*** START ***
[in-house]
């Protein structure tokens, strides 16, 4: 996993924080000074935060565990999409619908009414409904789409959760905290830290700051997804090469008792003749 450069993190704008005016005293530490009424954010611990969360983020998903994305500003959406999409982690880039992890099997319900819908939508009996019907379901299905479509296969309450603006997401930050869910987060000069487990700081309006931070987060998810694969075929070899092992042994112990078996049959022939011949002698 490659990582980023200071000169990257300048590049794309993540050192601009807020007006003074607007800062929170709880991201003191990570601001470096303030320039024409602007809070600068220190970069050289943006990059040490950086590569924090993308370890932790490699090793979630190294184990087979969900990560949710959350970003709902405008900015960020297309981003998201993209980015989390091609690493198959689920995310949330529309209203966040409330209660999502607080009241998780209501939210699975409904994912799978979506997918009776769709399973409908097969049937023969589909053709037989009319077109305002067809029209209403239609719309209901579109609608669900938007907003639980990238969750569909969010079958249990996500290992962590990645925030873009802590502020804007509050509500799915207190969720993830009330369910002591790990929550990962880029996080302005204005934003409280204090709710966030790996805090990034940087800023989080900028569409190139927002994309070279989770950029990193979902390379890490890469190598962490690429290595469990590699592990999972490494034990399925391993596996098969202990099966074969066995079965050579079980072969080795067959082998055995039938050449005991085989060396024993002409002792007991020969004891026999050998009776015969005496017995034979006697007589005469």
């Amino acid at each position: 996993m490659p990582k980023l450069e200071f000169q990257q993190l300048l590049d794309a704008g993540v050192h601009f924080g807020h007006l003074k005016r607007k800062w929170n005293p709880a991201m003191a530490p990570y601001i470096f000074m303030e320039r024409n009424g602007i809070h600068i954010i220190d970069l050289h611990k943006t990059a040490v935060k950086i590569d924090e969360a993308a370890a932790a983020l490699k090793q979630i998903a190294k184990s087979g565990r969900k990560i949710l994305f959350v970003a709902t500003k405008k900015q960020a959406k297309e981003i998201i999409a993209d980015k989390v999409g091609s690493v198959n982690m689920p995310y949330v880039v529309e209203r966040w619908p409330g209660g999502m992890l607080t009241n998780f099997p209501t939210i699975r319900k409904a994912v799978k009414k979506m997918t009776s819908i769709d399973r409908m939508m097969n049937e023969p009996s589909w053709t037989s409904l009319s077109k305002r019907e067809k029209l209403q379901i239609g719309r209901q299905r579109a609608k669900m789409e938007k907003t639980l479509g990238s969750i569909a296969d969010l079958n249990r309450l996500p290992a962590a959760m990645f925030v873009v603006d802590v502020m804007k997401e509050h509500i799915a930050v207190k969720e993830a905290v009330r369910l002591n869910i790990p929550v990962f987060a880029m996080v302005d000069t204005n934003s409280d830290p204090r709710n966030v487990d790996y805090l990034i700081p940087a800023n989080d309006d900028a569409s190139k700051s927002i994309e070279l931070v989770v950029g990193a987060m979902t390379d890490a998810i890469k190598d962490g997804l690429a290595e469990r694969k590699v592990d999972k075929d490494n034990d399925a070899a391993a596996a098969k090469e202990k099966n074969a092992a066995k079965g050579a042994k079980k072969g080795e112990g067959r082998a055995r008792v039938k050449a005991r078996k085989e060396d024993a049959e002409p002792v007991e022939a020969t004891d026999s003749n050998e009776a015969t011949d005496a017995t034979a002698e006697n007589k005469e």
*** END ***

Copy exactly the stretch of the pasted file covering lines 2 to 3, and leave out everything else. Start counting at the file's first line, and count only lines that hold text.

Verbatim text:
């Protein structure tokens, strides 16, 4: 996993924080000074935060565990999409619908009414409904789409959760905290830290700051997804090469008792003749 450069993190704008005016005293530490009424954010611990969360983020998903994305500003959406999409982690880039992890099997319900819908939508009996019907379901299905479509296969309450603006997401930050869910987060000069487990700081309006931070987060998810694969075929070899092992042994112990078996049959022939011949002698 490659990582980023200071000169990257300048590049794309993540050192601009807020007006003074607007800062929170709880991201003191990570601001470096303030320039024409602007809070600068220190970069050289943006990059040490950086590569924090993308370890932790490699090793979630190294184990087979969900990560949710959350970003709902405008900015960020297309981003998201993209980015989390091609690493198959689920995310949330529309209203966040409330209660999502607080009241998780209501939210699975409904994912799978979506997918009776769709399973409908097969049937023969589909053709037989009319077109305002067809029209209403239609719309209901579109609608669900938007907003639980990238969750569909969010079958249990996500290992962590990645925030873009802590502020804007509050509500799915207190969720993830009330369910002591790990929550990962880029996080302005204005934003409280204090709710966030790996805090990034940087800023989080900028569409190139927002994309070279989770950029990193979902390379890490890469190598962490690429290595469990590699592990999972490494034990399925391993596996098969202990099966074969066995079965050579079980072969080795067959082998055995039938050449005991085989060396024993002409002792007991020969004891026999050998009776015969005496017995034979006697007589005469």
């Amino acid at each position: 996993m490659p990582k980023l450069e200071f000169q990257q993190l300048l590049d794309a704008g993540v050192h601009f924080g807020h007006l003074k005016r607007k800062w929170n005293p709880a991201m003191a530490p990570y601001i470096f000074m303030e320039r024409n009424g602007i809070h600068i954010i220190d970069l050289h611990k943006t990059a040490v935060k950086i590569d924090e969360a993308a370890a932790a983020l490699k090793q979630i998903a190294k184990s087979g565990r969900k990560i949710l994305f959350v970003a709902t500003k405008k900015q960020a959406k297309e981003i998201i999409a993209d980015k989390v999409g091609s690493v198959n982690m689920p995310y949330v880039v529309e209203r966040w619908p409330g209660g999502m992890l607080t009241n998780f099997p209501t939210i699975r319900k409904a994912v799978k009414k979506m997918t009776s819908i769709d399973r409908m939508m097969n049937e023969p009996s589909w053709t037989s409904l009319s077109k305002r019907e067809k029209l209403q379901i239609g719309r209901q299905r579109a609608k669900m789409e938007k907003t639980l479509g990238s969750i569909a296969d969010l079958n249990r309450l996500p290992a962590a959760m990645f925030v873009v603006d802590v502020m804007k997401e509050h509500i799915a930050v207190k969720e993830a905290v009330r369910l002591n869910i790990p929550v990962f987060a880029m996080v302005d000069t204005n934003s409280d830290p204090r709710n966030v487990d790996y805090l990034i700081p940087a800023n989080d309006d900028a569409s190139k700051s927002i994309e070279l931070v989770v950029g990193a987060m979902t390379d890490a998810i890469k190598d962490g997804l690429a290595e469990r694969k590699v592990d999972k075929d490494n034990d399925a070899a391993a596996a098969k090469e202990k099966n074969a092992a066995k079965g050579a042994k079980k072969g080795e112990g067959r082998a055995r008792v039938k050449a005991r078996k085989e060396d024993a049959e002409p002792v007991e022939a020969t004891d026999s003749n050998e009776a015969t011949d005496a017995t034979a002698e006697n007589k005469e």